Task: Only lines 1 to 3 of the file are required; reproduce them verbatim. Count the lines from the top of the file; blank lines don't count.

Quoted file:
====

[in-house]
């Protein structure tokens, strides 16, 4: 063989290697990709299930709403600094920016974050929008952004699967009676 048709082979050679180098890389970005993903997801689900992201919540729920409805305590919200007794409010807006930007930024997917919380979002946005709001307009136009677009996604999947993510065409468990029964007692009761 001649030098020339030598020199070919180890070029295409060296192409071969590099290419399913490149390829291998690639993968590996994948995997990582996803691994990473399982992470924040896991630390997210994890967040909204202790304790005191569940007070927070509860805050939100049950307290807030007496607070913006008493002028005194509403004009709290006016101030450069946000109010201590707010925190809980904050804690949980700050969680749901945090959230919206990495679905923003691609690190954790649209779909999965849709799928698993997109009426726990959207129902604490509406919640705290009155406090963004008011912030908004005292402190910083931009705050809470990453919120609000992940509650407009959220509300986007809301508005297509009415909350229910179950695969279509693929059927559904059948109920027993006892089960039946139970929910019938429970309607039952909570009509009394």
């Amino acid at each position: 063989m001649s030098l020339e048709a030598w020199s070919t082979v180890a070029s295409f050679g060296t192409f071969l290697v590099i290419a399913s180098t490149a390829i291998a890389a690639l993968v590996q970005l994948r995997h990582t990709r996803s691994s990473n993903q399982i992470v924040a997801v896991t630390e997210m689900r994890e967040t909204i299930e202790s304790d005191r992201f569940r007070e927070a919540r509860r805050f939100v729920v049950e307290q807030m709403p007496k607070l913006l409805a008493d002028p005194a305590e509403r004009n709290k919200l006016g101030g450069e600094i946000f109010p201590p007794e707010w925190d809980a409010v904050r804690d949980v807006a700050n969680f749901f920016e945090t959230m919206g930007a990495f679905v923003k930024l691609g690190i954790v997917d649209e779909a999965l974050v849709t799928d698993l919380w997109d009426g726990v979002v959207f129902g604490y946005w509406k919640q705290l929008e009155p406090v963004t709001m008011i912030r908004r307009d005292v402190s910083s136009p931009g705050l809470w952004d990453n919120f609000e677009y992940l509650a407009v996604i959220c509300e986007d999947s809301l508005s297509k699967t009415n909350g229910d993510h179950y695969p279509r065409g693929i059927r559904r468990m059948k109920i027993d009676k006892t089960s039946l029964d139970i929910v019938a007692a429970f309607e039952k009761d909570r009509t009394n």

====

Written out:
[in-house]
């Protein structure tokens, strides 16, 4: 063989290697990709299930709403600094920016974050929008952004699967009676 048709082979050679180098890389970005993903997801689900992201919540729920409805305590919200007794409010807006930007930024997917919380979002946005709001307009136009677009996604999947993510065409468990029964007692009761 001649030098020339030598020199070919180890070029295409060296192409071969590099290419399913490149390829291998690639993968590996994948995997990582996803691994990473399982992470924040896991630390997210994890967040909204202790304790005191569940007070927070509860805050939100049950307290807030007496607070913006008493002028005194509403004009709290006016101030450069946000109010201590707010925190809980904050804690949980700050969680749901945090959230919206990495679905923003691609690190954790649209779909999965849709799928698993997109009426726990959207129902604490509406919640705290009155406090963004008011912030908004005292402190910083931009705050809470990453919120609000992940509650407009959220509300986007809301508005297509009415909350229910179950695969279509693929059927559904059948109920027993006892089960039946139970929910019938429970309607039952909570009509009394």
């Amino acid at each position: 063989m001649s030098l020339e048709a030598w020199s070919t082979v180890a070029s295409f050679g060296t192409f071969l290697v590099i290419a399913s180098t490149a390829i291998a890389a690639l993968v590996q970005l994948r995997h990582t990709r996803s691994s990473n993903q399982i992470v924040a997801v896991t630390e997210m689900r994890e967040t909204i299930e202790s304790d005191r992201f569940r007070e927070a919540r509860r805050f939100v729920v049950e307290q807030m709403p007496k607070l913006l409805a008493d002028p005194a305590e509403r004009n709290k919200l006016g101030g450069e600094i946000f109010p201590p007794e707010w925190d809980a409010v904050r804690d949980v807006a700050n969680f749901f920016e945090t959230m919206g930007a990495f679905v923003k930024l691609g690190i954790v997917d649209e779909a999965l974050v849709t799928d698993l919380w997109d009426g726990v979002v959207f129902g604490y946005w509406k919640q705290l929008e009155p406090v963004t709001m008011i912030r908004r307009d005292v402190s910083s136009p931009g705050l809470w952004d990453n919120f609000e677009y992940l509650a407009v996604i959220c509300e986007d999947s809301l508005s297509k699967t009415n909350g229910d993510h179950y695969p279509r065409g693929i059927r559904r468990m059948k109920i027993d009676k006892t089960s039946l029964d139970i929910v019938a007692a429970f309607e039952k009761d909570r009509t009394n």